* Material already published elsewhere should not form the basis of a submission, but may be referred to within a proposed submission, in which case a hard copy of the published work should be included.
* Evidence submitted must be kept confidential until published by the Committee, unless publication by the person or organisation submitting it is specifically authorised.
* Once submitted, evidence is the property of the Committee. The Committee normally, though not always, chooses to make public the written evidence it receives, by publishing it on the Internet (where it will be searchable), by printing it or by making it available through the Parliamentary Archives. If there is any information you believe to be sensitive you should highlight it and explain what harm you believe would result from its disclosure. The Committee will take this into account in deciding whether to publish or further disclose the evidence.
* Committees do not normally investigate individual cases of complaint or allegations of maladministration.
* Once submitted, no public use should be made of any submission prepared specifically for the Committee unless you have first obtained permission from the Clerk of the Committee.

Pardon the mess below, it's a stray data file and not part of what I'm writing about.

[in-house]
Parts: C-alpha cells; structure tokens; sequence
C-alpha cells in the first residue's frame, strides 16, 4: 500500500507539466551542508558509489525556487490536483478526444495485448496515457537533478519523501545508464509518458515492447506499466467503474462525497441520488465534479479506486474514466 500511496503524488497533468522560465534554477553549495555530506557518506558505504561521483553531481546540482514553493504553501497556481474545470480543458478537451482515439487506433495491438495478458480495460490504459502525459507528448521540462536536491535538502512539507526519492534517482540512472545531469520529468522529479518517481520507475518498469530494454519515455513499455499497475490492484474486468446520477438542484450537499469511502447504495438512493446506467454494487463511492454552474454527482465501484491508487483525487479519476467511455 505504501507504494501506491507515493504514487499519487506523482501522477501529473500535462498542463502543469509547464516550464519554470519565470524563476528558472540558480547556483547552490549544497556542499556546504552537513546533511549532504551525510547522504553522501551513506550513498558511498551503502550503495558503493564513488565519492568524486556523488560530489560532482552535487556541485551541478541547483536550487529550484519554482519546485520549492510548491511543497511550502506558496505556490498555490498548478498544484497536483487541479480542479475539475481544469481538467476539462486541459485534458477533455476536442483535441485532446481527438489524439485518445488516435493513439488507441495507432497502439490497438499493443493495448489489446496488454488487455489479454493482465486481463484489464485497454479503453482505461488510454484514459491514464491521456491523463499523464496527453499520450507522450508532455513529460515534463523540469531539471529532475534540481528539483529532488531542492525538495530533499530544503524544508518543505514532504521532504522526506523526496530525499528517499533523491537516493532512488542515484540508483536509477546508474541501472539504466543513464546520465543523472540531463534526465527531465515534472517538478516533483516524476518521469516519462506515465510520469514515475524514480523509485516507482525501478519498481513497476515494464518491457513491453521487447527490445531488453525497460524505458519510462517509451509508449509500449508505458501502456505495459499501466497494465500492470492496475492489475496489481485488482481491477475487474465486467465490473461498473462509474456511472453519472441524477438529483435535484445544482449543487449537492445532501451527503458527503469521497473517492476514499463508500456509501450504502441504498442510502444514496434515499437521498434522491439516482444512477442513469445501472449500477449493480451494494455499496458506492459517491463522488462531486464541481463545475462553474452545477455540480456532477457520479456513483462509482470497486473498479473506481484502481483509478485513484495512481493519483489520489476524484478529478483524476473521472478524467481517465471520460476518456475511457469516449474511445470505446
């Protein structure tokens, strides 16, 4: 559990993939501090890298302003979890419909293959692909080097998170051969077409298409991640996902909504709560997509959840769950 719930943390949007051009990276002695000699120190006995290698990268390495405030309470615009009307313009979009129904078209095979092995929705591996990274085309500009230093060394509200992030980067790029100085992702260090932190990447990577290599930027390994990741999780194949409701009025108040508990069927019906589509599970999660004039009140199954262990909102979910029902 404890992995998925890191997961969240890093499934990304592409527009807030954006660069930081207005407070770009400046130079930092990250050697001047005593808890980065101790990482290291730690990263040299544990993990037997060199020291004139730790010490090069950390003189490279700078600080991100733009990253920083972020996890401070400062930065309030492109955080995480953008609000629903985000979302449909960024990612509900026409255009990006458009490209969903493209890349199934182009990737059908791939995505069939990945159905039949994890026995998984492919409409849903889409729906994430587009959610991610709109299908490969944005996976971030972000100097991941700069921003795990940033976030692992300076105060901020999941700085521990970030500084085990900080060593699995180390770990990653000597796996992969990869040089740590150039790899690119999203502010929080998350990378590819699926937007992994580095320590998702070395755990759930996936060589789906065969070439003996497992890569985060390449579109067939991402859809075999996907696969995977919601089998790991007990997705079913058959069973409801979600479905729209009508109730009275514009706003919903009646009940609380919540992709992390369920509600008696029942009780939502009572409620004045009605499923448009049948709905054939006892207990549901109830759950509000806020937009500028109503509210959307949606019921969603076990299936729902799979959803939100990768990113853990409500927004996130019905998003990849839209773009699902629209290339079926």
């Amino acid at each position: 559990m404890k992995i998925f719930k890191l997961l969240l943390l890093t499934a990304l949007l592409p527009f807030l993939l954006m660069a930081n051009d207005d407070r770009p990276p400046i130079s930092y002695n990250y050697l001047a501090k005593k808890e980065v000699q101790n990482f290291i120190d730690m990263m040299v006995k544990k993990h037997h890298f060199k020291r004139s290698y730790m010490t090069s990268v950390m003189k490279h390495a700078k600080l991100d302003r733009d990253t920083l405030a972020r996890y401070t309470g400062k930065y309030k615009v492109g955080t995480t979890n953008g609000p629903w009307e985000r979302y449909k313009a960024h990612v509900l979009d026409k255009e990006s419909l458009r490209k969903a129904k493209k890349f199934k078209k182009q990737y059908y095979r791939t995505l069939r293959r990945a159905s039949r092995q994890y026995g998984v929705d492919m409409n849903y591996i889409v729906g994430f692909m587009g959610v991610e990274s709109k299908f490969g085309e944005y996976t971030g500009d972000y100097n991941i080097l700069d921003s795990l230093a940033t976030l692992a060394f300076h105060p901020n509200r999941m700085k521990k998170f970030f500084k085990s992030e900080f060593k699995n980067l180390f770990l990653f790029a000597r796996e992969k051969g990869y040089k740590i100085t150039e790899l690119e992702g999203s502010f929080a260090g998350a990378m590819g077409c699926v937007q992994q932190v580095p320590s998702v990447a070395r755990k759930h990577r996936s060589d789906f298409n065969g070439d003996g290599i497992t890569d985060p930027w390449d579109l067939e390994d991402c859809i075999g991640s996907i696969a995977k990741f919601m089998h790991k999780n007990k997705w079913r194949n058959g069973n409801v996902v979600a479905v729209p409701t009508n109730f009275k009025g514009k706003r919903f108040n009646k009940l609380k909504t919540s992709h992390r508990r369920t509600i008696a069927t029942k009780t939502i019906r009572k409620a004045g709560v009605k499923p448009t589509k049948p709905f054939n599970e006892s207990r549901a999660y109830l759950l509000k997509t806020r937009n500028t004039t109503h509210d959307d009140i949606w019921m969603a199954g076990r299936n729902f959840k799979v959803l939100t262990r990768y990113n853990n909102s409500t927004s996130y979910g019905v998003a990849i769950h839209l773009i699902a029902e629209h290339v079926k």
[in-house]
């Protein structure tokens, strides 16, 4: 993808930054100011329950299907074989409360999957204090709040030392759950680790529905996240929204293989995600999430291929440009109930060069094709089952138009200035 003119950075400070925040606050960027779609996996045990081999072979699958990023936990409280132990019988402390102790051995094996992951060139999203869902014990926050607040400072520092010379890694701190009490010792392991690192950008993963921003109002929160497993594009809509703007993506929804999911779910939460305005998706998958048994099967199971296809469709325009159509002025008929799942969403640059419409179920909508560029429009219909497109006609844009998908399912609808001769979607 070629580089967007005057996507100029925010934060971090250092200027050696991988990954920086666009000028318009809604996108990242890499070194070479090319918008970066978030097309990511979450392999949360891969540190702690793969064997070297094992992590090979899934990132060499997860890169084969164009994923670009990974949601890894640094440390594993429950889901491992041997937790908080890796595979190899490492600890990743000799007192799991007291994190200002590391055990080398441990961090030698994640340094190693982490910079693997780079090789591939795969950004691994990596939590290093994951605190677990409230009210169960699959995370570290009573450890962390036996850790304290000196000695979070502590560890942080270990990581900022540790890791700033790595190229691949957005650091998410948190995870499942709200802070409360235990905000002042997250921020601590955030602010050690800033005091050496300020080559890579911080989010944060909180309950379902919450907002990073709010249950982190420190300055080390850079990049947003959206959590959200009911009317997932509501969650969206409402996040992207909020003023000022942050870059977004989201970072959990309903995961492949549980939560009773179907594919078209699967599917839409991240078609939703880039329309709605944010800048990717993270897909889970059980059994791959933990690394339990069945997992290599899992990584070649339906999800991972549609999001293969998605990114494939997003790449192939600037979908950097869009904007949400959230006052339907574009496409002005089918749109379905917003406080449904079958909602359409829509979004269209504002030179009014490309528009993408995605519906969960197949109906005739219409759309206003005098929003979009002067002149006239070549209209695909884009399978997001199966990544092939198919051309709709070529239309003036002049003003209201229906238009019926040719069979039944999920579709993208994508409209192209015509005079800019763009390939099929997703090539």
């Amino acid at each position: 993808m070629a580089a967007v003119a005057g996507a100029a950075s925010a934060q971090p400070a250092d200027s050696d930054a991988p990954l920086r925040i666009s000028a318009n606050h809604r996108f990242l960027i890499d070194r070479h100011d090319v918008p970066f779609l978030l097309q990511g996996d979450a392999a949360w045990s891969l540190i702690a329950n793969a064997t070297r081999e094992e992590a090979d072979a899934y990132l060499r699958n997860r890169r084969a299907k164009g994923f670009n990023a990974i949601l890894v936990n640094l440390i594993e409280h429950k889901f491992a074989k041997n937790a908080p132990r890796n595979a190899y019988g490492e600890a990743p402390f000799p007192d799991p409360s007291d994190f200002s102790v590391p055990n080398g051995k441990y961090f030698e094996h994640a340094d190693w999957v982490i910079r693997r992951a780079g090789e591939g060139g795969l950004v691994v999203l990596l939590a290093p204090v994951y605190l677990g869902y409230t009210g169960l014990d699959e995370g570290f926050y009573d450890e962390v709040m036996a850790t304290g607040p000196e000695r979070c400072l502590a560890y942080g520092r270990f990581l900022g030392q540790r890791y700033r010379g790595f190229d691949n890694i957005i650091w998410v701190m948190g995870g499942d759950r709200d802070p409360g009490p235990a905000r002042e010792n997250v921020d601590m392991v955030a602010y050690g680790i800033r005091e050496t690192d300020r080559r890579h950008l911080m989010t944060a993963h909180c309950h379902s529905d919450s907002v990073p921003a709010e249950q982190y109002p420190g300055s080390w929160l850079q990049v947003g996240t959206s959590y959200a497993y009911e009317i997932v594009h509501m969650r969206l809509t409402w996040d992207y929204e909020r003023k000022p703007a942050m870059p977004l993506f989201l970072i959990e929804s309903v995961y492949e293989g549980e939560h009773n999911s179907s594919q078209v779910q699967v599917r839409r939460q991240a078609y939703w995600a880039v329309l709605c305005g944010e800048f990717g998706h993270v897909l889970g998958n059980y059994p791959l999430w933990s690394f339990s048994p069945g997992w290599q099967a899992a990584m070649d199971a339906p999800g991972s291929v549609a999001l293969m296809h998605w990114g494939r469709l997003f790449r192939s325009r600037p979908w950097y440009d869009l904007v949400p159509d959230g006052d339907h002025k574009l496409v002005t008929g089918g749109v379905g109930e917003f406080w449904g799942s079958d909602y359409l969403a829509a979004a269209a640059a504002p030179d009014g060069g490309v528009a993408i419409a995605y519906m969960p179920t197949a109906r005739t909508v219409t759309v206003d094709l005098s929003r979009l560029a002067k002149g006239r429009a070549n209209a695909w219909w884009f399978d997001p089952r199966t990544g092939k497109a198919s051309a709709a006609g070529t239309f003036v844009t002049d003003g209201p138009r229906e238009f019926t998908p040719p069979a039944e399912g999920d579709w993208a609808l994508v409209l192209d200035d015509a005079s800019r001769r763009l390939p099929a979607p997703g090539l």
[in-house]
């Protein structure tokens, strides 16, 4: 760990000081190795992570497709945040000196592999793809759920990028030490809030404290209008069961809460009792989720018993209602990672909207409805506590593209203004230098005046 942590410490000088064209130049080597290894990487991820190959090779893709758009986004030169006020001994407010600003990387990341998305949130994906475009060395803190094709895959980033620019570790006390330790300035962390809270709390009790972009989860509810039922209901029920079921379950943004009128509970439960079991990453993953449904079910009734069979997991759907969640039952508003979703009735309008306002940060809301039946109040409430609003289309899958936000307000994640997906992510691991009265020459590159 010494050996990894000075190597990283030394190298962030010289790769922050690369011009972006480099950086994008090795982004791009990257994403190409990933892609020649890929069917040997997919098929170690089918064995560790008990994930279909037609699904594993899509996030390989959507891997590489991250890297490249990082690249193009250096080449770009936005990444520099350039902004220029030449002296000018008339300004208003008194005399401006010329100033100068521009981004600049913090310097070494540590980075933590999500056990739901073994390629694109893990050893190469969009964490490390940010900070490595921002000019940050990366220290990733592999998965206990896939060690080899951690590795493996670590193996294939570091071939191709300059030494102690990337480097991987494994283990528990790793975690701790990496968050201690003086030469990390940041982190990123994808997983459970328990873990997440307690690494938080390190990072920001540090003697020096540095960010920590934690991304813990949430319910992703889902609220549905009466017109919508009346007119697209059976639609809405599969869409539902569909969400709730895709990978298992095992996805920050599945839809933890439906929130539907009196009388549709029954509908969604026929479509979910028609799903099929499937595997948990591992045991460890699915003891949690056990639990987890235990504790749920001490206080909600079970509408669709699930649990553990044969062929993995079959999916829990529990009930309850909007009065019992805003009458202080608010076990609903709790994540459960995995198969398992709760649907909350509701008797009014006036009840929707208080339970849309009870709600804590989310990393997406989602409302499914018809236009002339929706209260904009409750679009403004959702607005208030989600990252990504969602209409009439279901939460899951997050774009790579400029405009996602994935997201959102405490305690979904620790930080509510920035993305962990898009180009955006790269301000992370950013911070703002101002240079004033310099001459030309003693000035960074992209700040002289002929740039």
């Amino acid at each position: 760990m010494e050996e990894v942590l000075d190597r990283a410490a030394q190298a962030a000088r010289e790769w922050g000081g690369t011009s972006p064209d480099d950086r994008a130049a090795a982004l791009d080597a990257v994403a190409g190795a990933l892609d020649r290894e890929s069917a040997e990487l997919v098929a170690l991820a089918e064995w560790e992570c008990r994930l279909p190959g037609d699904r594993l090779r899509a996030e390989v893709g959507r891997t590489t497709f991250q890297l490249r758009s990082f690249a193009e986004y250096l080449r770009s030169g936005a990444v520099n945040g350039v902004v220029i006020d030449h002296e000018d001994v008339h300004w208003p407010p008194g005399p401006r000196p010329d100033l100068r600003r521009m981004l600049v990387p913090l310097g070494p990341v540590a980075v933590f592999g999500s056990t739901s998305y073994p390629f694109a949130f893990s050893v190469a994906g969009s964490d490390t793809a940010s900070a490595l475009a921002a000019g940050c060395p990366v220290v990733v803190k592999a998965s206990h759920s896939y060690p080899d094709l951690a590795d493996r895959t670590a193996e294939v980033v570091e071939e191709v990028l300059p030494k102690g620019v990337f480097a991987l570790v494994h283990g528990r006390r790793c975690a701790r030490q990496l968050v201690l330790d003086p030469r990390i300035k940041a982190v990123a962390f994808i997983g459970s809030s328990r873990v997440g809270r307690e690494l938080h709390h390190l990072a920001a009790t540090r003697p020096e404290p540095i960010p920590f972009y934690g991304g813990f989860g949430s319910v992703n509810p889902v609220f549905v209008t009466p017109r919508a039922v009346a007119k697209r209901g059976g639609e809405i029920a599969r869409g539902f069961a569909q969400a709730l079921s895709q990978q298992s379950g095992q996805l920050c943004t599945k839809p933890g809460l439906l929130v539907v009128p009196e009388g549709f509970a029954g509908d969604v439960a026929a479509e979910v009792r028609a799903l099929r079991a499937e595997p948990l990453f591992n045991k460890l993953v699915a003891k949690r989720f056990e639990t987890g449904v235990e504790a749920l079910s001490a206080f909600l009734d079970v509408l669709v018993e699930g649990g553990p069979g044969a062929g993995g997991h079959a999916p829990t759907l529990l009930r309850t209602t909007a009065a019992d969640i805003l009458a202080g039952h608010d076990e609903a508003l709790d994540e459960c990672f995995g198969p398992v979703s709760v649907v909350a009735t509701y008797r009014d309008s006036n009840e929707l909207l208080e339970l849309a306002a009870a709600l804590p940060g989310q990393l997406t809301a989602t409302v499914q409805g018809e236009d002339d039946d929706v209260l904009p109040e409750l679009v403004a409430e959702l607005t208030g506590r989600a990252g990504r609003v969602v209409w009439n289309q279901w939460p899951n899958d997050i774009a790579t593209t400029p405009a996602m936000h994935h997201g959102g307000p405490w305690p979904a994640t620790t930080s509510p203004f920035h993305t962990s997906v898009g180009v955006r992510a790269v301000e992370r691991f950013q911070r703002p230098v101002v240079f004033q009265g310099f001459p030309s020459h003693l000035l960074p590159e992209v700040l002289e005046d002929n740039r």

For up-to-date information on progress of the inquiry visit the Culture, Media and Sport Committtee’s inqury pages”
ISPs will pay quarter of copyright notification costs, says Government: “Internet service providers (ISPs) will have to bear a quarter of the costs of the copyright protection systems to be set up under the Digital Economy Act (DEA), the Government has said. ISPs have objected to the decision.“
(Via OUT-LAW News.)
OUT-LAW News, 08/07/2010
Two of the UK’s biggest ISPs will ask the UK courts to scrutinise the controversial Digital Economy Act to determine whether or not it conflicts with existing laws on privacy and electronic communications.
BT and TalkTalk have asked the High Court to conduct a judicial review of the law, which was passed amidst the horse-trading and rushed compromise of the controversial ‘wash up’ process that took place just before this year’s general election.